In this modification, four rows of filter elements have been employed, each row staggered With respect to the other to cover effectively the entire cross-sectional area of the flow. yEach filter element 4Z is of the type previously described, namely, being of a slotted tube type. As shown in FIG. 7 the unslotted ends of filter element tube are swaged into a corresponding opening in a header 45 of the frame. As in the previous modification a sump and drain 46 is provided on the bottom of the frame for disposing the particulate matter directly or through a suction pump. A flow director (not shown) similar to crating 28 as previously described with respect to the modification in FIGS. l-3 may be employed on the modification of FIGS. 4-7. A mounting iiange 48 may be secured to frame 40 for attaching the ow separator to a supporting structure.

The novel gaseous flow separator of this invention provides a simple and sturdy construction having no moving parts and suitable for a varietyof uses requiring the removal of various types of foreign particulate matter in liquid or solid form. The disposition and number of filter elements can be tailored to the particular installation. There is no need for replacing or cleaning the filter Y elements, nor shutting down the installation to accomplish frequent repairs.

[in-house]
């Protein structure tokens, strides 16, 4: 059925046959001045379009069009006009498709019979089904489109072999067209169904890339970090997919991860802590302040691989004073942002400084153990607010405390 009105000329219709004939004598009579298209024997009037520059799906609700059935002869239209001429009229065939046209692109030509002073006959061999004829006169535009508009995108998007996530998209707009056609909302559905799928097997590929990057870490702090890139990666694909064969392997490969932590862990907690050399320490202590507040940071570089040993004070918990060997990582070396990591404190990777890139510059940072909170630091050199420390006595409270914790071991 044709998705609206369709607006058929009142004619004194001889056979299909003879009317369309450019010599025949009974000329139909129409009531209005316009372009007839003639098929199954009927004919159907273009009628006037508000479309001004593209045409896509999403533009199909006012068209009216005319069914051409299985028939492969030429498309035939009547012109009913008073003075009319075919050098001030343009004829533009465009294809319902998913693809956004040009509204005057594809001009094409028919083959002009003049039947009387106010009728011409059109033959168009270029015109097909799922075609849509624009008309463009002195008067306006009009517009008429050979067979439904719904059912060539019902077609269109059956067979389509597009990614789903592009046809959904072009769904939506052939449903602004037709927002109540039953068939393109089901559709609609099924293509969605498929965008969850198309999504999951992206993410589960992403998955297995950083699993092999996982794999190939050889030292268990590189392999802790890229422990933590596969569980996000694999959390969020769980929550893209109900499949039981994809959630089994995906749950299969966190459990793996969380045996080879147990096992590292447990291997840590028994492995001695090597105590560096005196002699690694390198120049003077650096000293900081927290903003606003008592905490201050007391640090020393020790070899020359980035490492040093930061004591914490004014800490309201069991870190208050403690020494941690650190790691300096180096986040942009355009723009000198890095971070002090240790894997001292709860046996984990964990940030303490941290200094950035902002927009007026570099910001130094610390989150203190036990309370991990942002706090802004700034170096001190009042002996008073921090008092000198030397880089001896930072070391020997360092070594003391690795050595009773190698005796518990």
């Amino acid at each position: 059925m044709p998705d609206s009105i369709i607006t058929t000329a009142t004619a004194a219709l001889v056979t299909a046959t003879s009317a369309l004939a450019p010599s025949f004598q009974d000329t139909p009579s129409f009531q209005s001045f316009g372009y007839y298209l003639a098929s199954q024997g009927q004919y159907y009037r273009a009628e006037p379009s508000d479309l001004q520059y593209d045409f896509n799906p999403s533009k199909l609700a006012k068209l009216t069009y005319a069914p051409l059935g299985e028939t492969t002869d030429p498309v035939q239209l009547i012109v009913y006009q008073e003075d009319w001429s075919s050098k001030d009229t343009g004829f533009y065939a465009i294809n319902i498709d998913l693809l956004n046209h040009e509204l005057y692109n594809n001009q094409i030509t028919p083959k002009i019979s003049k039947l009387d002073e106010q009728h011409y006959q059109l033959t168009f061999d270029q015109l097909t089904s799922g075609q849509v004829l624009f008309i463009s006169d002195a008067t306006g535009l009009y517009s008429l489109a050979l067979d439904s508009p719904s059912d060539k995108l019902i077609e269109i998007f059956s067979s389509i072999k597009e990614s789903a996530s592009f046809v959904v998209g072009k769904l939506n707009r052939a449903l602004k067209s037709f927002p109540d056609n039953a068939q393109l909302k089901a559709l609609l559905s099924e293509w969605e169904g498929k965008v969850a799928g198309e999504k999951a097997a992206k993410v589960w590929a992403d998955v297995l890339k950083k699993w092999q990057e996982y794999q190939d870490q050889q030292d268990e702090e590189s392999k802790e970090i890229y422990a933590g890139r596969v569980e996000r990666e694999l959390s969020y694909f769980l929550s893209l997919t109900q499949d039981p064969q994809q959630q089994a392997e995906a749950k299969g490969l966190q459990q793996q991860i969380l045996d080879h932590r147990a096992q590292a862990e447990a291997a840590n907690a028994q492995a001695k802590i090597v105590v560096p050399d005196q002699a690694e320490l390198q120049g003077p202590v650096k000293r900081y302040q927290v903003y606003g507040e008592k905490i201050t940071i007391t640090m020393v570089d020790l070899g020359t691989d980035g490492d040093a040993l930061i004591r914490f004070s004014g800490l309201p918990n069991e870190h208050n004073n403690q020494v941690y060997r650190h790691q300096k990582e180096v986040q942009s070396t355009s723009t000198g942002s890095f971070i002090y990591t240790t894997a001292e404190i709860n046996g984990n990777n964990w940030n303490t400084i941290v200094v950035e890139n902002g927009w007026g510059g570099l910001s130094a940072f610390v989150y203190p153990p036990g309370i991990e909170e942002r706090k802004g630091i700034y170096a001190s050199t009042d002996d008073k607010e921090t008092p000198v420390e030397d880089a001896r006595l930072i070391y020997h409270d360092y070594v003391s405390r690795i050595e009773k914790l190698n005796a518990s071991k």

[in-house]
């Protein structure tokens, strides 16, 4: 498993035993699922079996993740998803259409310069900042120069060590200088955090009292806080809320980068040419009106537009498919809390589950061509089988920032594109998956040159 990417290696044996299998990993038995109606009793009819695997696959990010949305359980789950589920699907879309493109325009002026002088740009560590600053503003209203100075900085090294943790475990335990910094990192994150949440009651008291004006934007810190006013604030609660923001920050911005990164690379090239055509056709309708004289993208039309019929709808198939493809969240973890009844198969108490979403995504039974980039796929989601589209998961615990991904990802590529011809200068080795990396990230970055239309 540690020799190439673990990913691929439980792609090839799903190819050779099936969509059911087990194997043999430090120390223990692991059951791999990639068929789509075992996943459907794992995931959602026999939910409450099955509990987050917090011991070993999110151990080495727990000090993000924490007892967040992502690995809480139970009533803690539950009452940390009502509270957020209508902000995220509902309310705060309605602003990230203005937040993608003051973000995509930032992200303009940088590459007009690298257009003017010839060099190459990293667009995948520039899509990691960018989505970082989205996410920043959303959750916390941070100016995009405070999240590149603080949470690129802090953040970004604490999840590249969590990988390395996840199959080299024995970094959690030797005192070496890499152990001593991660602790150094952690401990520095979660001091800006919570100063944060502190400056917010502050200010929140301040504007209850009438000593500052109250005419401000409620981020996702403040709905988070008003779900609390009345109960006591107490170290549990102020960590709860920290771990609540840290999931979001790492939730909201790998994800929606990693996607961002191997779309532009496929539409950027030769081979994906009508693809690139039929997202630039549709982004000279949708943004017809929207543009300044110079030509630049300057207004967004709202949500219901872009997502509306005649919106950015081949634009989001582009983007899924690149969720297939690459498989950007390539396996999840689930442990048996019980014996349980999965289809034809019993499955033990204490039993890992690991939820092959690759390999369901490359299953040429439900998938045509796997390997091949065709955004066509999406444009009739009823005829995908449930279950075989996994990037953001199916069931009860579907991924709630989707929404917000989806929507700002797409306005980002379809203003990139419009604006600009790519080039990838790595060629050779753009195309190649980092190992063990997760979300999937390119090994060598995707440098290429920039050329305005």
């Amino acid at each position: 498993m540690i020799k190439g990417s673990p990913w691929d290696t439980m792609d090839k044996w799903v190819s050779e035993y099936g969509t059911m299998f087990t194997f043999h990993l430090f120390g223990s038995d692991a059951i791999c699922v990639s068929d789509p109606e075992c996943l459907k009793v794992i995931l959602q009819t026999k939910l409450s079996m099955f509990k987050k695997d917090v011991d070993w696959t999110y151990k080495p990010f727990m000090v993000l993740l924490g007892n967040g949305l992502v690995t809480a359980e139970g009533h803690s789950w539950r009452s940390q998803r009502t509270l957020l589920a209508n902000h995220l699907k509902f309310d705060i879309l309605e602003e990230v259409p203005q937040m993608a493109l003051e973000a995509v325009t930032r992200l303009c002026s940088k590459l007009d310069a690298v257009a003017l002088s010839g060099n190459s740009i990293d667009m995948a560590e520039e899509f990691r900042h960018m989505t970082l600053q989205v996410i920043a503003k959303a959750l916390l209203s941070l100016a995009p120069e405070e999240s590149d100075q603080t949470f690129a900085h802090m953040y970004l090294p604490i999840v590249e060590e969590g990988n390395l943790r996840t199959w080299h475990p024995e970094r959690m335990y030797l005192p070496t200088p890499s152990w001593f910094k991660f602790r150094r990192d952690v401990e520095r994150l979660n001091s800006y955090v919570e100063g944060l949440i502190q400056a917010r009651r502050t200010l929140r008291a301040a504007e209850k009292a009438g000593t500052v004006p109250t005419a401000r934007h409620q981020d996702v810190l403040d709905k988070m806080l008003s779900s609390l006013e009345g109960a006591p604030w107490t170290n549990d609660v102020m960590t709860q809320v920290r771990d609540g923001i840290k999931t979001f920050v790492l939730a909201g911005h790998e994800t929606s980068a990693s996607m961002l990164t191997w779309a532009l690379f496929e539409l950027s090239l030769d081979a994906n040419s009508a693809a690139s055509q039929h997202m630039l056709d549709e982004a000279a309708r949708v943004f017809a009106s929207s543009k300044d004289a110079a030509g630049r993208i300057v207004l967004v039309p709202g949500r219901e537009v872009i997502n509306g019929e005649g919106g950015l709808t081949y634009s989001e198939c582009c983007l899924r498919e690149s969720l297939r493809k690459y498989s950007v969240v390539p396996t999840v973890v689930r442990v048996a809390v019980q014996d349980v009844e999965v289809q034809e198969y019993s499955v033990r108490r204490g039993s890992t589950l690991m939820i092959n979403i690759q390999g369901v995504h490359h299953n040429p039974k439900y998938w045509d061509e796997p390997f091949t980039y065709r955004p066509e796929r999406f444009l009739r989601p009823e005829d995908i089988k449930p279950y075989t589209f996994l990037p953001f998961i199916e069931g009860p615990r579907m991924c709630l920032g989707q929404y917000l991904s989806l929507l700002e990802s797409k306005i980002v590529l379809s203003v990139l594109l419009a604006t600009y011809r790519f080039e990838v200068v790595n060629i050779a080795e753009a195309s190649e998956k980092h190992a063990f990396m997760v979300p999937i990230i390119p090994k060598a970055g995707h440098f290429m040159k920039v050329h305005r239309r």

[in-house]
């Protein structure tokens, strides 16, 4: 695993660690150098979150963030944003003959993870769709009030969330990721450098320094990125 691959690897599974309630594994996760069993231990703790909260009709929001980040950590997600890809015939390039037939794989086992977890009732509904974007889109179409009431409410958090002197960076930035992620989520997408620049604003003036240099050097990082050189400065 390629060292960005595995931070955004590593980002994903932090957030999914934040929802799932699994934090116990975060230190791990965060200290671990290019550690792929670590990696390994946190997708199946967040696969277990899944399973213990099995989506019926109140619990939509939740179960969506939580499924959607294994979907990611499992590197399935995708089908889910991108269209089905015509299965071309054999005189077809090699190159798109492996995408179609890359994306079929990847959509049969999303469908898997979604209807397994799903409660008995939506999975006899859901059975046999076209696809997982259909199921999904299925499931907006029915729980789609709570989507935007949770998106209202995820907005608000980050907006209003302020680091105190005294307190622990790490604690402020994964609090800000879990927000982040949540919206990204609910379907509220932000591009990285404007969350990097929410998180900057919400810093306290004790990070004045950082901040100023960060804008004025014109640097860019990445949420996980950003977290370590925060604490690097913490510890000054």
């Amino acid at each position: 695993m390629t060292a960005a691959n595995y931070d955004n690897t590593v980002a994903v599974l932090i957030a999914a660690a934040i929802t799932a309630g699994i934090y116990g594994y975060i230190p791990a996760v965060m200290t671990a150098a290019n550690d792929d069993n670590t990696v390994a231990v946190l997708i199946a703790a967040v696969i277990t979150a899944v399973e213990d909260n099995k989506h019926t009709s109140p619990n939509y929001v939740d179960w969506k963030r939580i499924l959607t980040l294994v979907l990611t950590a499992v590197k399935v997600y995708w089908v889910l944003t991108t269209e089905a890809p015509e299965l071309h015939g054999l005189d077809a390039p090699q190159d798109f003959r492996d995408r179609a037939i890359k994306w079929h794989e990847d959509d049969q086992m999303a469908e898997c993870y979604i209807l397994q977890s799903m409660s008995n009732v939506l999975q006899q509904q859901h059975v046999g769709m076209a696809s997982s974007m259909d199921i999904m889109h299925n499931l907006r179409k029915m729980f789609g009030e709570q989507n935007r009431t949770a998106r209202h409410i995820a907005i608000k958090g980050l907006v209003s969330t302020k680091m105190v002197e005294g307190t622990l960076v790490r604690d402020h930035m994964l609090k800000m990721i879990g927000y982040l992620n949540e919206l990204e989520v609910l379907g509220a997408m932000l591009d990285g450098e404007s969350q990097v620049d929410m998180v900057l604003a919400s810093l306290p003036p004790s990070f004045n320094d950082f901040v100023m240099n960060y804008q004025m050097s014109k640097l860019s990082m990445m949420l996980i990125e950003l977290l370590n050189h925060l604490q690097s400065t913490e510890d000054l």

Obviously many modifications and variations of the prevent invention are possible in lthe light of the above teachings. It is therefore to be understood that within the scope of the appended claim, the invention may be practiced otherwise than as specifically described.